It's "Stay" the course, not Stray the Course. Buy and Hold works. You should really try it sometime. Get a plan: www.bogleheads.org/wiki/Investment_policy_statement
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LadyGeek
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Re: Too Complicated

Post by LadyGeek »

bartlettjeff, Welcome!

Do you have a question? Or, are you expressing an opinion that holding a diversified portfolio (100% stocks) has worked for you?
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Dottie57
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Re: Too Complicated

Post by Dottie57 »

Thanks for the replies. I didn’t realize the context included movement n bonds.
Call_Me_Op
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Re: Too Complicated

Post by Call_Me_Op »

bartlettjeff wrote: Fri Nov 23, 2018 7:09 pm After 50 of age, you could look 10% short term T-bills 90% US market? Would be heck of a return if you look back!
The problem is we need to look forward - not back.
Best regards, -Op | | "In the middle of difficulty lies opportunity." Einstein
AlphaLess
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Re: Too Complicated

Post by AlphaLess »

JBTX wrote: Sat Nov 24, 2018 2:39 am
Dottie57 wrote: Sat Nov 24, 2018 1:07 am
arcticpineapplecorp. wrote: Fri Nov 23, 2018 9:27 pm
Image
I am embarrassed to admit I don’t understand the math in the chart. The chart says that the max portfolio loss from stock loss of 50% in 20/80 stck/bond is 5%.

So if you start with $20 stock and $80 bonds and then lose 50% of stock you now have $10 stock and $80 bonds. You still have 90% ($90) of Your starting portfolio. So the loss is 10% of starting value of portfolio, not 5%.

What am I missing?
I'm going to guess it is one of two things:

1. The balance of the portfolio is intermediate term bonds, and the assumption is that in a large stock drop bonds actually increase due to interest rate drop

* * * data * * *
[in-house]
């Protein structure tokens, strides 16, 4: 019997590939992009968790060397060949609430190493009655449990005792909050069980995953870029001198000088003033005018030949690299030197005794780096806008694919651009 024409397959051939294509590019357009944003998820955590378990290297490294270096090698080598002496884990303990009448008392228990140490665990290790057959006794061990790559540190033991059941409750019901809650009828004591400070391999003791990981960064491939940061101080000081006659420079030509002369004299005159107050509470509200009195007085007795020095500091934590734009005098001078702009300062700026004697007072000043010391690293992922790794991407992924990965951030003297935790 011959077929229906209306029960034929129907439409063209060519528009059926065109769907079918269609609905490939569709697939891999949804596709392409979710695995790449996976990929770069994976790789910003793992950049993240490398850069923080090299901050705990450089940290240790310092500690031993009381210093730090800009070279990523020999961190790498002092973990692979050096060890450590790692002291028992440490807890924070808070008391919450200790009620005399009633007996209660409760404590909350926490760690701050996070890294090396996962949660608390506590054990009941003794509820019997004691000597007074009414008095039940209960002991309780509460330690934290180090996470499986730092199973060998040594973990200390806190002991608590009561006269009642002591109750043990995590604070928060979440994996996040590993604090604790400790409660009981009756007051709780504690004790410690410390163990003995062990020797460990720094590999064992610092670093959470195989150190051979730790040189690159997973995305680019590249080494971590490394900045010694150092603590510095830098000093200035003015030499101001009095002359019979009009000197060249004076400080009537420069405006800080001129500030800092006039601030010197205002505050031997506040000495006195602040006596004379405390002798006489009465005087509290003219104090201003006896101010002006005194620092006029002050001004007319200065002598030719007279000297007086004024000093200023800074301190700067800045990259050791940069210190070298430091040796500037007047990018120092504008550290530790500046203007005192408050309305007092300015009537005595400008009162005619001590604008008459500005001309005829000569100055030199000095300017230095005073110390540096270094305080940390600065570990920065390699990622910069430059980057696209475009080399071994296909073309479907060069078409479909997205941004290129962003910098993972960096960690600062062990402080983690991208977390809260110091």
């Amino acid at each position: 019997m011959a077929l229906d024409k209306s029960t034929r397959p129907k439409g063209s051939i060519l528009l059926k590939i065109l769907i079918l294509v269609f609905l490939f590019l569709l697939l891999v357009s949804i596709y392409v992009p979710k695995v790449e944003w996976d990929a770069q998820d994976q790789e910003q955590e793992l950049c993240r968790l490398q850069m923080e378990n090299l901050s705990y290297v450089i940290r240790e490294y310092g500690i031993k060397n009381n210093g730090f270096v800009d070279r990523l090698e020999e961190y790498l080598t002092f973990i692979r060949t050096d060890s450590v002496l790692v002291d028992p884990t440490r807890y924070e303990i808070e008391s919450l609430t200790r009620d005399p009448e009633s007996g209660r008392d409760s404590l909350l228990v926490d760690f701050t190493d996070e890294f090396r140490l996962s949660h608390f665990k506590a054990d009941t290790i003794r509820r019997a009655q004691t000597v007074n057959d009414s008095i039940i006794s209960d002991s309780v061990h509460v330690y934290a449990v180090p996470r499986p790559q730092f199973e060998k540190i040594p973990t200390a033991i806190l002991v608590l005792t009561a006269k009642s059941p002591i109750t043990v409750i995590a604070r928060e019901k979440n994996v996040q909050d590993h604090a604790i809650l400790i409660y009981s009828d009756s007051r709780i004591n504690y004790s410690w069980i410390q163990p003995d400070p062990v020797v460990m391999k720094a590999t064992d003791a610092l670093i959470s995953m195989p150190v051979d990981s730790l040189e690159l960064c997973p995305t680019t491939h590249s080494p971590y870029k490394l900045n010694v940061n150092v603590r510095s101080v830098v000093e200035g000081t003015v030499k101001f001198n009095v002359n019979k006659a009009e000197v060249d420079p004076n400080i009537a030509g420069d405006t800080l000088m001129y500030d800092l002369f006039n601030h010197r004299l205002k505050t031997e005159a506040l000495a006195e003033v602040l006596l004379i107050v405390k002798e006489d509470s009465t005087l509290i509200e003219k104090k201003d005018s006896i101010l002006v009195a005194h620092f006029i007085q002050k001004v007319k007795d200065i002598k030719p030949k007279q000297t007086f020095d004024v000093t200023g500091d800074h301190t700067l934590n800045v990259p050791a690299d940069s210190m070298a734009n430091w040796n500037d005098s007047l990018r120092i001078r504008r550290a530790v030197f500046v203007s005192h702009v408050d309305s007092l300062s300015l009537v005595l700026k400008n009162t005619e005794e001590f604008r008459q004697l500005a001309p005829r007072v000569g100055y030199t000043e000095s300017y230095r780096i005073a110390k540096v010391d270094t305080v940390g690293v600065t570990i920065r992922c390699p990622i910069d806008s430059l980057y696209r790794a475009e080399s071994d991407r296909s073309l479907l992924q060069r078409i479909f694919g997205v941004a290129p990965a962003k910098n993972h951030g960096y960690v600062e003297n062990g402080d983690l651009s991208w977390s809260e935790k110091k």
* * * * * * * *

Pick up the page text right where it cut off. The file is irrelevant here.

Or

2. If the example is over a period of a year, assume the bonds have a fixed annual return, that we will assume =5. Then you have 80+5+(20*.5)=95, or 5% loss.

Or

Some combination of 1 and 2.
There is no sound math system that can explain the funny math in that table.
None.
Zip.
Zilch.

He is making an assumption that bonds gain (when stocks lose 50%).
However, there is no percentage gain to bonds that can make all the numbers in that table work.

On the other hand, they are *AT MOST* within 5 percent of what could be true value.
"A Republic, if you can keep it". Benjamin Franklin. 1787. | Party affiliation: Vanguard. Religion: low-cost investing.
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LadyGeek
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Re: Too Complicated

Post by LadyGeek »

Perhaps this table would be more relevant. From the wiki: Risk tolerance, Note 2.
From: Asset allocation: Ability relates to an investor's ability to withstand the ups and downs of the market without getting nervous and making changes to the asset allocation. Selling in the face of a decline is about the worst thing an investor can do. Here is a table offered by author Larry Swedroe, based on the 1970s bear market, showing the amount of decline for various stock/bond allocations:

Code: Select all

Asset Allocation %
(Stock/Bond) 	Exposure to Maximum Loss
20/80 	5%
30/70 	10%
40/60 	15%
50/50 	20%
60/40 	25%
70/30 	30%
80/20 	35%
90/10 	40%
100/0 	50% 
For example, an investor would be willing to accept a loss of 35% in the portfolio if she held an allocation of (80% stocks / 20% bonds). This table is from the 1970's; performance during other time periods will have different results. The general idea is for investors to select an asset allocation they are comfortable with. Source: Investment Planning, forum discussion.
Wiki To some, the glass is half full. To others, the glass is half empty. To an engineer, it's twice the size it needs to be.